I’ve spent most of my artistic life as a photographer, following in the tradition of Edward Weston, Paul Strand and Ansel Adams. I’ve worked with cameras and films of many sizes, from single lens reflex cameras using 35mm roll film, to a custom-made wooden field camera with dual backs that used both 5 x 8″ and 7 x 11″ sheet film.
Almost all of my film work was done in black and white. I processed the film in tanks or trays, and made prints in a traditional darkroom. I sandwiched sheets of film with sheets of paper in a large glass contact printer, or enlarged smaller negatives onto paper I’d inserted into a 4-bladed easel, using a 4×5 Beseler enlarger outfitted with Schneider lenses and a Zone VI cold light head. I worked that way until the spring of 2012, when I made the leap to digital cameras, Photoshop and inkjet printers.
Not long after I started using a digital camera, I realized that all of my favorite pictures were abstractions. Many of them were reflections in water. I used Photoshop to make them even more abstract; to blend the colors and shapes so they were more painterly, less recognizable as photographs. But they were still photographs at heart, and my tools were those you would use to create and enhance photographic images.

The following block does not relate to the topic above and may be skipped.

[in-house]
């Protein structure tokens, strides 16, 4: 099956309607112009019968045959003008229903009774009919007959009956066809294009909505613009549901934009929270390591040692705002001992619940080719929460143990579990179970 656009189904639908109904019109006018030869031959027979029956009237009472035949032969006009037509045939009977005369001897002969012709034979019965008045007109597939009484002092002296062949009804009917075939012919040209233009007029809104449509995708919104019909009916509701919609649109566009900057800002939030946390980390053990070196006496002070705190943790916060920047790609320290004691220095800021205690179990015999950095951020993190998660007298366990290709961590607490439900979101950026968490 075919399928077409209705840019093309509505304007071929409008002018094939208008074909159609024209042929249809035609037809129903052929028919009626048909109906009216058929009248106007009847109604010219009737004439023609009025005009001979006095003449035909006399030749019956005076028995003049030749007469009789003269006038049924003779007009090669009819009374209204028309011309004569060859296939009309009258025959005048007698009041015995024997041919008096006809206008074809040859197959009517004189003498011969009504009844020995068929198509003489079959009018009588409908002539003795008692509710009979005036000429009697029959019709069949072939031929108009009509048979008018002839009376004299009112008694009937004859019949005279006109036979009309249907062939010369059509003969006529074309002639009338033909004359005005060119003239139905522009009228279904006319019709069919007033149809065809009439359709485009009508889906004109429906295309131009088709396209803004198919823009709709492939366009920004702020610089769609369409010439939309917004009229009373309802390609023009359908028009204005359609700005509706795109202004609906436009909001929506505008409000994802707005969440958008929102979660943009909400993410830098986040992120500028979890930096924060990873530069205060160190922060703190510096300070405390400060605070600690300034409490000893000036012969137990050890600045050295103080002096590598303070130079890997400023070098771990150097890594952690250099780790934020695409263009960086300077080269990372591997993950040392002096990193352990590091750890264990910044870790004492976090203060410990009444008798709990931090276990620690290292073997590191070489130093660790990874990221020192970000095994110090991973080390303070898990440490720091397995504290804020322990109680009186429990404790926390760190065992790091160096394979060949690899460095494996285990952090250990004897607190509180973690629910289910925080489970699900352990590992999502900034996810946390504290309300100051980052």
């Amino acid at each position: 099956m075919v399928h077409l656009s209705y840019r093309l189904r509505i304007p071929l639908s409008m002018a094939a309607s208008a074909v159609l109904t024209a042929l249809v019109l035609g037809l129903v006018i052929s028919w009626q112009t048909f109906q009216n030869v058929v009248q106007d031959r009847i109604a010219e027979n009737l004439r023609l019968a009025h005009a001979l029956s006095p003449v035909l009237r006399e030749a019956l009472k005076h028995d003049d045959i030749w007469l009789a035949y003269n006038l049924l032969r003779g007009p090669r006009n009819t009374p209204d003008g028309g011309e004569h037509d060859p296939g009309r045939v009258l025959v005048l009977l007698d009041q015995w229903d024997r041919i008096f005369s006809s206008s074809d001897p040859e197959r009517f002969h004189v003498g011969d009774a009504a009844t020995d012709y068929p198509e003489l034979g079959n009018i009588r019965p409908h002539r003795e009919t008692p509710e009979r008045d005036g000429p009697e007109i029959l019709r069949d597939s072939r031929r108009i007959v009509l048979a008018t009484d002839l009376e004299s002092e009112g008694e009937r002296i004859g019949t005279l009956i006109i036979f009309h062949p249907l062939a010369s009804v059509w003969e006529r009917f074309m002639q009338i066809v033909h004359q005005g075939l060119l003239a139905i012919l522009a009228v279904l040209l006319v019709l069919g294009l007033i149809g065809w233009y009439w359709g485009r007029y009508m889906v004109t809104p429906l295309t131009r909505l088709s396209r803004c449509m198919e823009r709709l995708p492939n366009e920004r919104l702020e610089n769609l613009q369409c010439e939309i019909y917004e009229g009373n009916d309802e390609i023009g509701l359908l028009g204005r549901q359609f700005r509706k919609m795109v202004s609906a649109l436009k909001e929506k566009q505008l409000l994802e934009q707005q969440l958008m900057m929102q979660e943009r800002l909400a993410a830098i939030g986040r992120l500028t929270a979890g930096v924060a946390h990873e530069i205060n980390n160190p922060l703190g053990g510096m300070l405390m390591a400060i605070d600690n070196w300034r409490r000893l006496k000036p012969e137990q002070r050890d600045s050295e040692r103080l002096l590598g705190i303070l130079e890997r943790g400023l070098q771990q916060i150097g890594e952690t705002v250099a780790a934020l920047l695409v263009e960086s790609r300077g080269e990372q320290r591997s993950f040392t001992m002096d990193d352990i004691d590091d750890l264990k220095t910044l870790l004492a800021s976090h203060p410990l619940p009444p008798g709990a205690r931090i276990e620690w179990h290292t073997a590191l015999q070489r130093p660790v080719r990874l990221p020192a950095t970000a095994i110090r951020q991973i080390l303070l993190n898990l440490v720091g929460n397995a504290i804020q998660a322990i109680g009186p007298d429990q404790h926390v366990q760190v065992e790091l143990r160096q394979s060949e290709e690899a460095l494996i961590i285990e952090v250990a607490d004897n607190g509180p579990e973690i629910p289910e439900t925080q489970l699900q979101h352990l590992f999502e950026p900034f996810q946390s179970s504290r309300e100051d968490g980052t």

I’d known that digital painting existed as a medium for some time, but I felt no connection with it. Then, one day, I came across a video tutorial by John Derry, one of the creators of the popular digital painting application, Corel Painter. Released on lynda.com, Derry’s video Digital Painting: Street Scene demonstrates how to use Photoshop’s mixer brush to create digital paintings that use a photograph as both a template and a color palette.
Four weeks after I’d finished Derry’s tutorial, in December of 2014, I made a digital painting that I thought was worth committing to paper. Over the next twelve months, I refined Derry’s approach, keeping some parts and discarding others, until I’d arrived at something that works for me.
I enjoy making digital paintings so much that I’ve given up photography, other than as a source of material for new paintings. May the spirit of Ansel forgive me.
I hope you enjoy viewing the results of my ongoing explorations.